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Power Play: How to Create Power in Salary Negotiation

Updated: Aug 22, 2023

Are you under the impression that as a job seeker, you hold less power in salary negotiations? Think again! In this blog post, we're here to prove that notion wrong. Get ready to discover the secrets of gaining power in salary negotiations. We'll explore five effective strategies that will empower you to secure your dream salary. Get ready to take charge and achieve the compensation you deserve!

chess board with power move
Creating Power in a Negotiation

Have a strong plan B (BATNA):

First things first, develop your backup plan. We call it a Best Alternative to a Negotiated Agreement (BATNA). Having another job offer can give you a major confidence boost and power during negotiations.

During the interview process, subtly drop hints that you have other enticing options on the table. However, emphasize your genuine admiration for this company's mission and purpose. Let the employer know that while the other option is indeed appealing, you are drawn to this company's purpose on a deeper level. By showcasing a comparable alternative, you effectively highlight your value and create a sense of scarcity around your skills. This, in turn, grants you greater power in the negotiation.

Role and Title creates power in negotiation

Your role and title carry weight in salary negotiations. If you've held a prestigious title or had a significant role in your previous position, it's time to flaunt it (appropriately, of course!). But here's the trick: make sure to relate it directly to the position you're negotiating for. For example, if you were a VP in the past but are interviewing for a director role, highlight the specific aspects of your VP experience that directly apply to the new role. This way, you redirect the focus to your qualifications for the position at hand, rather than getting stuck on your previous title.

Forbes suggests, "Choose the role that will give you the best outcomes in terms of salary negotiation and emphasize how your past experience aligns with the present role to showcase your suitability."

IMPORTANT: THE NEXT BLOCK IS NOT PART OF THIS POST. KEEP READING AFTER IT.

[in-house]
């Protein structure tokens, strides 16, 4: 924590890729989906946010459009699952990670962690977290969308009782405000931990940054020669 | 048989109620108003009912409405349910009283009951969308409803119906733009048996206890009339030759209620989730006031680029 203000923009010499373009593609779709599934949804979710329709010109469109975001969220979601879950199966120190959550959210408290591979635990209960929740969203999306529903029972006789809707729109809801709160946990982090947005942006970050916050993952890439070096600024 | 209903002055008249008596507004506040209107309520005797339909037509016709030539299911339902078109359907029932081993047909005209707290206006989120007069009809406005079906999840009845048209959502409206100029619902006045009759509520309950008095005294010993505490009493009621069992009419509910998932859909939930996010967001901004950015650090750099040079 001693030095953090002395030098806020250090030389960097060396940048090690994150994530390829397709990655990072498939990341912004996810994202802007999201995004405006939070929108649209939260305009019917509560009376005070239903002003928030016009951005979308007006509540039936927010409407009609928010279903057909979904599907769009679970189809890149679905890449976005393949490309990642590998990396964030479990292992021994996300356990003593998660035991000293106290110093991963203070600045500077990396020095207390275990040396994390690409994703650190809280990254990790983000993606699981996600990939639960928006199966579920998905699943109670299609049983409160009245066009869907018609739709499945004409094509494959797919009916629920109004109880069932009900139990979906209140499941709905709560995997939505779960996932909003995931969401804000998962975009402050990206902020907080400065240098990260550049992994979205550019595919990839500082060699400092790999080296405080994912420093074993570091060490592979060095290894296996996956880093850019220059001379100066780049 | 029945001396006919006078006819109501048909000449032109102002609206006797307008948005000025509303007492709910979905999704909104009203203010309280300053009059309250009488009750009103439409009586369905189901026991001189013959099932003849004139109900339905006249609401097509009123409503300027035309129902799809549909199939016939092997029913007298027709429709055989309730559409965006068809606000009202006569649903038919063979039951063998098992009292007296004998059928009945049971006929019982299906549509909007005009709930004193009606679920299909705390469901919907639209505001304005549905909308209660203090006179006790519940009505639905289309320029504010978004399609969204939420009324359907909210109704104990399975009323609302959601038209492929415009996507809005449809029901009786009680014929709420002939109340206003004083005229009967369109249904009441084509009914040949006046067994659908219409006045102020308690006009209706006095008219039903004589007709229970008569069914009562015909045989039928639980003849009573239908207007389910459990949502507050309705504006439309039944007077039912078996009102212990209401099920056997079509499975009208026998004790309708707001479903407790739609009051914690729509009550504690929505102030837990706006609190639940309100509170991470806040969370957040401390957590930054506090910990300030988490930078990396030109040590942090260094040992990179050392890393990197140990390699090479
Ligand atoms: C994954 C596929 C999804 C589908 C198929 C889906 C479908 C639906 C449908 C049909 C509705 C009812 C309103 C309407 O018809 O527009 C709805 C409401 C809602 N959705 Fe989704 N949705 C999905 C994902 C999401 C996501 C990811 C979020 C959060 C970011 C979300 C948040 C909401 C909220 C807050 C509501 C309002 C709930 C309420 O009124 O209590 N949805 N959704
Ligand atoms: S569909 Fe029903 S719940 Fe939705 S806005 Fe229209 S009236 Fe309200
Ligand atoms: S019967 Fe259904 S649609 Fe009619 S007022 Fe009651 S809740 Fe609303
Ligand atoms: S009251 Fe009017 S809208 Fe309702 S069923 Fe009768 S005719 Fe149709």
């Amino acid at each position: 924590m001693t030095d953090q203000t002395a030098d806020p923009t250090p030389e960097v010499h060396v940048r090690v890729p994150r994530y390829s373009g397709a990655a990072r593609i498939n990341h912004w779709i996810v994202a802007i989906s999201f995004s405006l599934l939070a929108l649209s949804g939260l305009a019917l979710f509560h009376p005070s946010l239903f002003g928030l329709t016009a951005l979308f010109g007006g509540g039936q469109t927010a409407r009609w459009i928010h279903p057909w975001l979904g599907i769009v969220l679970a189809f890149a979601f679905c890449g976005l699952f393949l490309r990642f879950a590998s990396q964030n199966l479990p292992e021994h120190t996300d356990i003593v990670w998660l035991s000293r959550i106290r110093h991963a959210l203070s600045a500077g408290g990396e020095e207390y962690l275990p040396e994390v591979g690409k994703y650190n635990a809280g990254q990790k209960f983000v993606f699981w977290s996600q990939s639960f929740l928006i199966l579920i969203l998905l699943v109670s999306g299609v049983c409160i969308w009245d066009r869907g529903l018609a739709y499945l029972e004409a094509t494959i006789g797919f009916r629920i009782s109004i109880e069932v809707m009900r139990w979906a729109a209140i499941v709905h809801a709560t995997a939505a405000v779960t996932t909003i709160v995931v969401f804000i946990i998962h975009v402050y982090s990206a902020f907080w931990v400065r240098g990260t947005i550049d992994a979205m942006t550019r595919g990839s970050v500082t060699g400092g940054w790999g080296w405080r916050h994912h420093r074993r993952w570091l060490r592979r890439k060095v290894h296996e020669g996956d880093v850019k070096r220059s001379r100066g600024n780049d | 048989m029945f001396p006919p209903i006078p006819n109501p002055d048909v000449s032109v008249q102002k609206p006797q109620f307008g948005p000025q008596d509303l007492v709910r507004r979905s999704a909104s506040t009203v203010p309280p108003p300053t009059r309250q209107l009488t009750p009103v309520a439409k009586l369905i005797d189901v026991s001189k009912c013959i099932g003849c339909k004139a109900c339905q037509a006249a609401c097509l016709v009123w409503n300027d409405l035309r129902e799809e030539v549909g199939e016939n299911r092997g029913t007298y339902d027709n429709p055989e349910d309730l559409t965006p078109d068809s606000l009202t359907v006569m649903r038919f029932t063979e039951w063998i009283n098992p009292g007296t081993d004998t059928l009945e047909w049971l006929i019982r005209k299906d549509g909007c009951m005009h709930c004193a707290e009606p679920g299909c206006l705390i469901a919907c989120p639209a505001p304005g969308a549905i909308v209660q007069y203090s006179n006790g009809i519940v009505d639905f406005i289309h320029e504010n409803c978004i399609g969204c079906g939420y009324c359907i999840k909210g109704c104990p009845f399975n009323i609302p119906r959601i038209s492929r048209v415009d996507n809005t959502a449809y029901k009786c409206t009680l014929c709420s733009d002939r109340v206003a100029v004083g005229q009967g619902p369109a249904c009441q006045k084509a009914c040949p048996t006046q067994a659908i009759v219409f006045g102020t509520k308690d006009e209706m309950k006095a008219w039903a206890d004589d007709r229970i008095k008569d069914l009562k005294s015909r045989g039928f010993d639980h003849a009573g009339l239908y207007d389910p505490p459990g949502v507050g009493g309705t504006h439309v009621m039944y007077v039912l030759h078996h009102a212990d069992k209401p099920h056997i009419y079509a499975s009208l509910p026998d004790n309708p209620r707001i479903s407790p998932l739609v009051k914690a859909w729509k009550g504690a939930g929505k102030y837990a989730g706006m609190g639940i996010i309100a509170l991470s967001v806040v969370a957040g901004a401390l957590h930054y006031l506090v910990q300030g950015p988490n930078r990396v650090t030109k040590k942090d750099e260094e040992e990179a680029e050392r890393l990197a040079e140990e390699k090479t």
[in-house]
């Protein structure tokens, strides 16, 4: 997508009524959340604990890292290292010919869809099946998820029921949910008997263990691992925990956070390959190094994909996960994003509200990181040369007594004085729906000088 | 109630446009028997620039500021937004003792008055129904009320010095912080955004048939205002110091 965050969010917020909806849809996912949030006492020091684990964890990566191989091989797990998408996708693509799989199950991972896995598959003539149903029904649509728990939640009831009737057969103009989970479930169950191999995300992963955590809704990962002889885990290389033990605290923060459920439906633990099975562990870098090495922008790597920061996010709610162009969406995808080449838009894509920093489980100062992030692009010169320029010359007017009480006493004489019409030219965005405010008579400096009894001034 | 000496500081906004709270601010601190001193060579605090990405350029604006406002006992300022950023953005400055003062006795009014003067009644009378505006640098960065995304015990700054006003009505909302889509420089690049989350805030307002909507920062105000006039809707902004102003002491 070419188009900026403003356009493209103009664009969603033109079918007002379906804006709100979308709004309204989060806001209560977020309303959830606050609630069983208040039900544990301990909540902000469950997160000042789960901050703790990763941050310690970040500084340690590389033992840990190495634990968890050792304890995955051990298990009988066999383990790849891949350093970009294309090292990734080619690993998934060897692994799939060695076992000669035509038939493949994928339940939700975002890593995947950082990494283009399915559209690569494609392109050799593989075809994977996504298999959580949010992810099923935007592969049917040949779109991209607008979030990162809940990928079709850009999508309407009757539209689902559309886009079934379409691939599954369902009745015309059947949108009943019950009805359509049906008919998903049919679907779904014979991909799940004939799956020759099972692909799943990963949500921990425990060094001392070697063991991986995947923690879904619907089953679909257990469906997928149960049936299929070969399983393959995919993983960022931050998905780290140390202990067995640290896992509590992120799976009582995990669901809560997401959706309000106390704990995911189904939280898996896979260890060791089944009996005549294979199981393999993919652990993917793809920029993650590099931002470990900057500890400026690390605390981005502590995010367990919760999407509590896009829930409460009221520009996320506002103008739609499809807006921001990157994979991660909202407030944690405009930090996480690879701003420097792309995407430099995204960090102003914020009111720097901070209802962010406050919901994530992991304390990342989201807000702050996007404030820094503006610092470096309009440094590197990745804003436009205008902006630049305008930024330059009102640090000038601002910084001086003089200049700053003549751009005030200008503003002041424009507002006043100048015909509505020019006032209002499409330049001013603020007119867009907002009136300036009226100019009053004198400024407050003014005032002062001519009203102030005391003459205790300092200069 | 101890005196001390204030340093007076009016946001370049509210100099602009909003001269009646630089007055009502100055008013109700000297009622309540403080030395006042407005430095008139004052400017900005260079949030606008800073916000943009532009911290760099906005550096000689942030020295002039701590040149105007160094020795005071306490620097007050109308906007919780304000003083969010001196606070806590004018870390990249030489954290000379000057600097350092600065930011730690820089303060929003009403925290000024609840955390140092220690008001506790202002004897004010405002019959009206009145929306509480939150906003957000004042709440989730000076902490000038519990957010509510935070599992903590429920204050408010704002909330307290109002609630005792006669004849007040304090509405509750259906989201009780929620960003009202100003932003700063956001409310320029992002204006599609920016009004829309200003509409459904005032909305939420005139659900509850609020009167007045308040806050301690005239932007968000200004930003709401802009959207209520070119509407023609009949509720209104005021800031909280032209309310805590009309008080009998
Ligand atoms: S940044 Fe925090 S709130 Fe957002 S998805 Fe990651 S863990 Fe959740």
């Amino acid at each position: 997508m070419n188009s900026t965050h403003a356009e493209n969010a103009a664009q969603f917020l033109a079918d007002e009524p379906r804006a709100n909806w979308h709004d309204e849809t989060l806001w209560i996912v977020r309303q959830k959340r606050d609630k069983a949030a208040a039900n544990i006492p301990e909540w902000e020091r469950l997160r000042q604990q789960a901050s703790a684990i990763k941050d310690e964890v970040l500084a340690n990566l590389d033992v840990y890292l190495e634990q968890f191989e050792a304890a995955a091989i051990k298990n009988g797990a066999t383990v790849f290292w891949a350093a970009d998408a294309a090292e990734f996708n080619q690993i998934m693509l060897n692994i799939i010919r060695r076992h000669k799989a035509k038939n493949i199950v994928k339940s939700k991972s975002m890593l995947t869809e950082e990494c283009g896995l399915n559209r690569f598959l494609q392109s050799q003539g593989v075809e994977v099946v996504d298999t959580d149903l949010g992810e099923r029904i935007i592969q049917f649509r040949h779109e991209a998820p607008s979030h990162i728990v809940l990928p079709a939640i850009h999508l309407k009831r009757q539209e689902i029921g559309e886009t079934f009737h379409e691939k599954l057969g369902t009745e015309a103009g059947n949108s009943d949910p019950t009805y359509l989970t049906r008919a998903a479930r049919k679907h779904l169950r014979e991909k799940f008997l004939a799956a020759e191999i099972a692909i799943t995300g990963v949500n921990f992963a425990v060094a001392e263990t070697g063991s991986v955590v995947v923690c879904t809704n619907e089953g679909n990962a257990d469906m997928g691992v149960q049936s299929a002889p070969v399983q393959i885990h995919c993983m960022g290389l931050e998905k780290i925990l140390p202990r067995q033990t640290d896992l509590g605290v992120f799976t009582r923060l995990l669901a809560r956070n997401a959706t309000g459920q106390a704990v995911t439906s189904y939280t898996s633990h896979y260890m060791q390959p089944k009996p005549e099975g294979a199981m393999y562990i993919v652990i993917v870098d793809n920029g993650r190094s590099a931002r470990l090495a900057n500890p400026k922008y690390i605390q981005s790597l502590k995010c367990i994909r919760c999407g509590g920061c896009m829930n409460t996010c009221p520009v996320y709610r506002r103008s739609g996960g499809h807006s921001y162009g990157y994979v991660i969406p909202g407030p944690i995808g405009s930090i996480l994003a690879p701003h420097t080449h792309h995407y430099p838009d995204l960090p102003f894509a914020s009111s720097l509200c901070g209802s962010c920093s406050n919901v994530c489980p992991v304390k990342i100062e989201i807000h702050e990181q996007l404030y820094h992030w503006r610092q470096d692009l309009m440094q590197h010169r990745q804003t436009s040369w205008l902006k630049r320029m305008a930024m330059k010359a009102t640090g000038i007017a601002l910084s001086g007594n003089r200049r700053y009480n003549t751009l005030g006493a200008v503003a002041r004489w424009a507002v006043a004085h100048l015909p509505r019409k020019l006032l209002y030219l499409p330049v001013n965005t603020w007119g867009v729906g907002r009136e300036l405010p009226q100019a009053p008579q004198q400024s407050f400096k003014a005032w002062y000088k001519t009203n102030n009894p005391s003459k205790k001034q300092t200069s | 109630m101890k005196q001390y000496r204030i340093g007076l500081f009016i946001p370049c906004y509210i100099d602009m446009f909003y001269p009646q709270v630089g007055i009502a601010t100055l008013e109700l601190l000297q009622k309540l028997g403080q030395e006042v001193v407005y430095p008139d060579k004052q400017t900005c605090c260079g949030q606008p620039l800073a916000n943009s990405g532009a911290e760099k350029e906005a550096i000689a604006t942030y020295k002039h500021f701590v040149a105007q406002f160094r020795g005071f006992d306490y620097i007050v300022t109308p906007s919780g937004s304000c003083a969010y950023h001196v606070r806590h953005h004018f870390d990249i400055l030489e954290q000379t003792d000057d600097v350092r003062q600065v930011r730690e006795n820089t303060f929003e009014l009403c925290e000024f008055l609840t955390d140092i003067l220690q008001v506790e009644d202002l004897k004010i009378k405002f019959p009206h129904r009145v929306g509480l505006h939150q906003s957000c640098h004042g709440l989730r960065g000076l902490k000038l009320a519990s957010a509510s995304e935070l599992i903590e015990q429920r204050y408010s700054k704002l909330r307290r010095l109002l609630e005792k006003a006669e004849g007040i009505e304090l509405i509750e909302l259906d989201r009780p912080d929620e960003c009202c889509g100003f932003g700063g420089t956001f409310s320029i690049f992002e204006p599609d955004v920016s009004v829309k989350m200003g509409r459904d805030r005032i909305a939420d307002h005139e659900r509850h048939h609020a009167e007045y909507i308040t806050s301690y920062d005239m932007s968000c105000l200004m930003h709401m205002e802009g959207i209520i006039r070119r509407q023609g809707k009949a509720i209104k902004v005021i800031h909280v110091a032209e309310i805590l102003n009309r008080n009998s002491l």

Recall a moment from your past where you felt a sense of power and confidence. Just revisiting that memory has the potential to up your confidence levels, consequently amplifying your personal power.

According to research by Stanford University's Deborah Gruenfeld, if you exude confidence and a sense of power, it influences how the other party sees you. So, keep your head held high, maintain eye contact, and present yourself as confident. Trust me, it makes a difference!

Gruenfeld recommends, "Stay composed, maintain eye contact, and present yourself as confident. Confidence can be contagious and can influence how the other party perceives your value."

Shared Purpose

When you're in the midst of the interview process, make it a point to truly understand the challenges and problems the company is grappling with, which you'll help solve once hired. During salary negotiations, craft your approach in a way that highlights the shared purpose you have with the company and the hiring manager. Clearly demonstrate how your experience and unique contributions will play a vital role in overcoming those challenges and driving success.

By adopting a collaborative mindset, you create an atmosphere where both parties are united in pursuit of a common goal. This approach reframes how you present your case, because it now has a sense of purpose and alignment. As a result, you gain a sense of power during the negotiation, setting the stage for a win-win outcome.

hand drawn question mark with pencil and eraser
Define your shared purpose

High Expectations

In short, dream big!

In order to create power in your negotiation, it's essential to be intentional about aiming high and setting ambitious goals for your desired salary. Research shows that negotiators who start with high aspirations tend to achieve better results compared to those who set lower expectations. By setting your sights high, you not only demonstrate confidence but also assume a position of power in the negotiation. So, don't be afraid to dream big.

One watch-out is remember to keep your high expectations within the realm of market value. It is possible to set an extreme anchor which could put off your employer. This is why doing your research is so important.

I have included a sample script as an anchoring example in salary negotiation.

In conclusion, remember that power in a negotiation goes beyond the tangible factors of gains and losses. It lies in the realm of perception and presentation. By conducting thorough research and gaining a deep understanding of the challenges at hand, you can strategically position yourself to gain the upper hand in a salary negotiation. It's not solely about who has the most to gain or lose, but rather about how you frame your case and showcase your value.

Anchoring Example in Salary Negotiation
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Remember to grab the free audio training that gives you a step-by-step roadmap on getting more money in a salary negotiation - know your worth and fight for it!

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